One of the good actors in Bollywood, Sadashiv Amarapurkar died recently (RIP).

I was reading the news and came across this paragraph on Times Of India

Sadashiv Amrapurkar is married to his high school sweetheart, Sunanda Karmarkar. Be it in school or college, Sadashiv was always interested in acting.

I wonder using a present verb there or that's okay? Do we use the present tense verb to describe some dead person's relation? To me, Sadashiv Amrapurkar was married... seems preferable.

  • I guess the phrase usually used is "He is survived by his wife". Oops, wrong: only 344 results at Google. – CowperKettle Nov 3 '14 at 5:15
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    yes - 'was married' seems correct. Using 'is married' for a person who's dead doesnt make sense. If it does then if we use 'he is married' wouldnt it be confusing whether he is dead or alive? - – Leo Nov 3 '14 at 5:15
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    @CopperKettle Actually, you're correct. The phrase is survived by (followed by a list of close living relatives) appears in almost every obituary of any length, in American usage. – user6951 Nov 3 '14 at 6:45
  • @CarSmack ..is survived by... is quite a common expression even in InE; but that's not the concern here. – Maulik V Nov 3 '14 at 6:53

It should be 'was married' - I'm not sure of the custom in India, but in my experience, marriage (like most earthly institutions) ends when either party passes away. Indeed, Christian wedding vows make explicit reference to this with the line "Til death do us part".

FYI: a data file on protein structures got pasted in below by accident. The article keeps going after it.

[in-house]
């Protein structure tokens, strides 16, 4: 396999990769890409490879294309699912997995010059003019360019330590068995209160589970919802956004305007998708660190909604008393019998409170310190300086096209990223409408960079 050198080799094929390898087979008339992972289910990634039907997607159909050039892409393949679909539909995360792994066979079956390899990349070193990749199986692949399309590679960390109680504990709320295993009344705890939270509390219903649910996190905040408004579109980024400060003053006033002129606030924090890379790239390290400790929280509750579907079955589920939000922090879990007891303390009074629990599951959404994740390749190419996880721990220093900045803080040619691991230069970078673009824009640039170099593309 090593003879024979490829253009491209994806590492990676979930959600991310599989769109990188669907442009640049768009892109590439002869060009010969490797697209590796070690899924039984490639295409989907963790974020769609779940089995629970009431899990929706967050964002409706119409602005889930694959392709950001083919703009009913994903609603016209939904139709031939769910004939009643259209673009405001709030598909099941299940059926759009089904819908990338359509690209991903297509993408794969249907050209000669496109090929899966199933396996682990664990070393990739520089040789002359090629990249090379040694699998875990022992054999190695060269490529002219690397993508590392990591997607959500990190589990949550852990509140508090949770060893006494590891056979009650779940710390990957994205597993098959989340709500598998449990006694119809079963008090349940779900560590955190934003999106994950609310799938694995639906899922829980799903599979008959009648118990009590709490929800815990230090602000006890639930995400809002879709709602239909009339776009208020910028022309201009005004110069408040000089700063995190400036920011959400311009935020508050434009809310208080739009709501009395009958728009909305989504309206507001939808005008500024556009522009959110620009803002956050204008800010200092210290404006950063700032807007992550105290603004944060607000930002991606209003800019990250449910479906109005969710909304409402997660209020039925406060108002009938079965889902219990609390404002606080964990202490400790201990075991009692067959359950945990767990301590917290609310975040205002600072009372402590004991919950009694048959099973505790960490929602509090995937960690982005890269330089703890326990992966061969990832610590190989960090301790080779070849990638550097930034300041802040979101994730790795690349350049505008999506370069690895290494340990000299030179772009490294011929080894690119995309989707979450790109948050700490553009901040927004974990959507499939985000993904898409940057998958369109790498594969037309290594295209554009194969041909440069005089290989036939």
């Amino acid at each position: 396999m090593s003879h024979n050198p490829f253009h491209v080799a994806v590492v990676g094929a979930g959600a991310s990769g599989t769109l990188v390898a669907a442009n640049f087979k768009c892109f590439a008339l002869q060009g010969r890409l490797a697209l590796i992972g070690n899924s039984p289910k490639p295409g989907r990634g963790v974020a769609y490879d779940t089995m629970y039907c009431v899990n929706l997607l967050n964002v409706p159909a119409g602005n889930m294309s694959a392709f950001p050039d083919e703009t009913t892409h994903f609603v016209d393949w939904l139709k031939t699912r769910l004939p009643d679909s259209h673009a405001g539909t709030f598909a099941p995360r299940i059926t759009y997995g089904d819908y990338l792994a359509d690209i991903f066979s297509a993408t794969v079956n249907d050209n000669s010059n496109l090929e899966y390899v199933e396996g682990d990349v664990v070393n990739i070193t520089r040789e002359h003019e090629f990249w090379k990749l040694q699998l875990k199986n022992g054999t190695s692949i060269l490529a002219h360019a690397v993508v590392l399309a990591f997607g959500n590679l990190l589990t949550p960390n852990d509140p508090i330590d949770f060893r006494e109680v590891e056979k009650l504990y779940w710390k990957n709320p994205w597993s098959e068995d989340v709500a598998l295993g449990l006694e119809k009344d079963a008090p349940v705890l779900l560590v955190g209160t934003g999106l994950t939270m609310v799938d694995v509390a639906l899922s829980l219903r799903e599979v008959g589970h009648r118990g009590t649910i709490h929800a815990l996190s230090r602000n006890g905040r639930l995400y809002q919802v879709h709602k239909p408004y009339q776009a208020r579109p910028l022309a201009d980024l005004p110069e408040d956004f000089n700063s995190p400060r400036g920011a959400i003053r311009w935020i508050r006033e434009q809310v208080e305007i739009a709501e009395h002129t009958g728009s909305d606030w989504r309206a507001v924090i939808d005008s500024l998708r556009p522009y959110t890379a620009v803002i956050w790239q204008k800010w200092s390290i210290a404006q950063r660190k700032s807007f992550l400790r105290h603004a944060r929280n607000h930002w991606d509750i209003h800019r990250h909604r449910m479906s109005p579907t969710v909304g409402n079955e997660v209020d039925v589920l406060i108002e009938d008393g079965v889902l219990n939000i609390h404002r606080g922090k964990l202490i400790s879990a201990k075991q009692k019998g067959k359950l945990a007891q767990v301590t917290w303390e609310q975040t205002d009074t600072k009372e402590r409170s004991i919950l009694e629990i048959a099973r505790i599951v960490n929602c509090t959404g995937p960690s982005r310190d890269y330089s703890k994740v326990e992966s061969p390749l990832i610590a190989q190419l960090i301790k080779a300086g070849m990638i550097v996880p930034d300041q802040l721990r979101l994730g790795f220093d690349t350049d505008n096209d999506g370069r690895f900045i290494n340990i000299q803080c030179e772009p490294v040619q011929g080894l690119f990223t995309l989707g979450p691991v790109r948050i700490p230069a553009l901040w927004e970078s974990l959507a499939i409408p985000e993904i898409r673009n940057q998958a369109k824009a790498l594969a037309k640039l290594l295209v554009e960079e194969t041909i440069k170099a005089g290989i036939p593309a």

I suppose his wife could still consider herself married to him, but that would be a personal thing. Once one party to a marriage is dead, so is the marriage.


The common convention is to refer to almost anything about someone who is dead in the past tense. "He was married to ..." "He was a great artist ..." "He had a degree from such-and-such college", etc.

Depending on your religious beliefs, you may believe that his spirit or soul still lives, and thus there might be things you would say about him in the present tense.

For example, I understand that Mormons believe that marriage is eternal, that you will still be married to the same person in Heaven. Thus I would not be surprised if a Mormon said of a dead person, "He IS married to ..."

The only exception to this that I can think of is records. Like we will say, "Fred Smith holds the record for most home runs in a season" even after Mr Smith is dead. But even other things that don't really expire, and that we say in present tense when a person is alive, become past tense when he dies. Like, "Fred Smith IS a graduate of Foobar College" for as long as he lives, but when he dies it becomes "Fred smith WAS a graduate of Foobar College".

  • Just to add a twist to this: many writers will try to avoid this convention by rephrasing the statement. For example, an American obituary would be more likely to say "He married his high school sweetheart," which can be said in past tense because it refers to the wedding, not the marriage. – chapka Nov 3 '14 at 15:15

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